Four of a Kind

Four of a Kind (Fiona Cochrane, 2008) wr. Helen Collins; Peta Brady, Nina Landis, Leverne McDonnell, Robert Tabiah, Louise Siversen; drama thriller

I thought I was paying attention, but I actually lost count of how many people got killed, let alone who killed them. ... This had been a stage play. The director didn't conceal this, merely adding selected cinematic illustrations of what the characters talk about. The strangest thing is that there is no music at all during the drama, but in each of the divisions between the four sections of the play there is a performance of a song, if that's the word I want, by a band called Joe Camilleri and the Black Sorrows. I assume Joe is an Australian now, but sings in that phony Nashville Texas accent for which there should be a name. They're recorded in studio sessions, and ... there's really nothing polite I can say about them, so I'll say no more. Oh, and the other thing about this film is that it has production design that is so minimal that it's noticeable. Even amateur play sets have more dressing. Those are some of my excuses for not following the plot. Louise Keller seems to have paid more attention, bless her.

Cochrane keeps us guessing until the very end before we see where she is taking us. Omitting the truth can be as devastating as telling a lie, and there are many truths omitted.
Performances are all excellent, especially McDonnell's Gina who allows us to understand the journey from victim to perpetrator with great clarity. Universal in its appeal, but with special resonance to women, this seemingly simple film is deceptively complex, and lingers accordingly. Louise Keller, Urban Cinefile.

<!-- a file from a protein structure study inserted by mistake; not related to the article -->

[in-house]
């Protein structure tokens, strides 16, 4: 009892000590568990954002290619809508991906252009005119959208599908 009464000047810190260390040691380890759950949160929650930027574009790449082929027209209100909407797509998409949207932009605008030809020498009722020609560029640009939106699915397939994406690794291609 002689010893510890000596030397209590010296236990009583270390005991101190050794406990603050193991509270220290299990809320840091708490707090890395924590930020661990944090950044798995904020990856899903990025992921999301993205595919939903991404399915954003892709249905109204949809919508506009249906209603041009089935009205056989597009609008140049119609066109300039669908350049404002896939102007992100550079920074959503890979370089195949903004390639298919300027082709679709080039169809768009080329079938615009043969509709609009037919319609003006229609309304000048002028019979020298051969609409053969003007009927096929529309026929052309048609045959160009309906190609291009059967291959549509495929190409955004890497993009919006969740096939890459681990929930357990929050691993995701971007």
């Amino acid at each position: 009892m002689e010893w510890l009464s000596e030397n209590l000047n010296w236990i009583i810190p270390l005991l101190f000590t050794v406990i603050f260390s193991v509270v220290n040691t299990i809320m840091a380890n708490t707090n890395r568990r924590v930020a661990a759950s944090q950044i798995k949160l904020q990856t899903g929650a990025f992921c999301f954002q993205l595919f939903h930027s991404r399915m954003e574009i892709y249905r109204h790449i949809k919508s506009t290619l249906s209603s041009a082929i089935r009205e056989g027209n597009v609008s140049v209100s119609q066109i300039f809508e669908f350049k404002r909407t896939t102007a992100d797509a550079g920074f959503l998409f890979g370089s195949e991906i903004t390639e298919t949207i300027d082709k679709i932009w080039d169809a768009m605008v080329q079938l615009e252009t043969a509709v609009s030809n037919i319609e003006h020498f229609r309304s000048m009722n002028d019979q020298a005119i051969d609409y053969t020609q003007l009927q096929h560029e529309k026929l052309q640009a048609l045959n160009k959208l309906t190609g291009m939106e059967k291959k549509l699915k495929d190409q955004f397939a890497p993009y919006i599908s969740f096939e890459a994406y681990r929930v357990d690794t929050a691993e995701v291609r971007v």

Director Fiona Cochrane's feature debut, after a lengthy career in documentaries and short films, has been worth the wait. Four of a Kind, yet another quality Australian release for this calendar year, is an adaptation by Helen Collins of her own play, Disclosure. Remaining faithful to its origins, the film is structured as four self-contained but interconnected acts, each becoming more intriguing as lines are drawn between the main characters; all share dark secrets, either concealed or indulged by words that, rather than lie, simply 'omit the truth' in serving some indistinct, ulterior purpose. David O'Connell, 20/20 Filmsight.

A dialogue-driven work made on a low budget, there is nevertheless something effective about these constraints; Cochrane has used and embraced them to bring out the disturbing implications that underpin the tales. Philippa Hawker, The Age.

The 60 locations selected for the film were used in as many ways possible. One restaurant was utilised for four different location shots, as was Cochrane's house, while crew was at a premium. Cinematographer Zbigniew Friedrich, who also edited the film, shot the actors' dialogue in one week. The sound recordist was only on set for the dialogue scenes with the unit manager / second A.D. 'swinging the microphone' when necessary. With no camera assistant or gaffer, Cochrane chose to avoid 'big set ups.' Friedrich instead worked alone, often with just one light. Kylie Boltin, SBS Film.

Helen [Collins]'s career began as a secondary teacher before she moved on to working as a statewide curriculum consultant in drama and the arts. In 1988 she established Wordsense and worked as a freelance editor for a variety of government departments, and as a sessional lecturer at Victoria University.
In 2007 she completed a Masters of Conflict Resolution at La Trobe University. She currently works in Victoria Police's Alternative Dispute Resolution Advisory Centre. australianplays.org

Fiona Cochrane page at the Melbourne Independent Filmmakers site

Wikipedia entry for Four of a Kind


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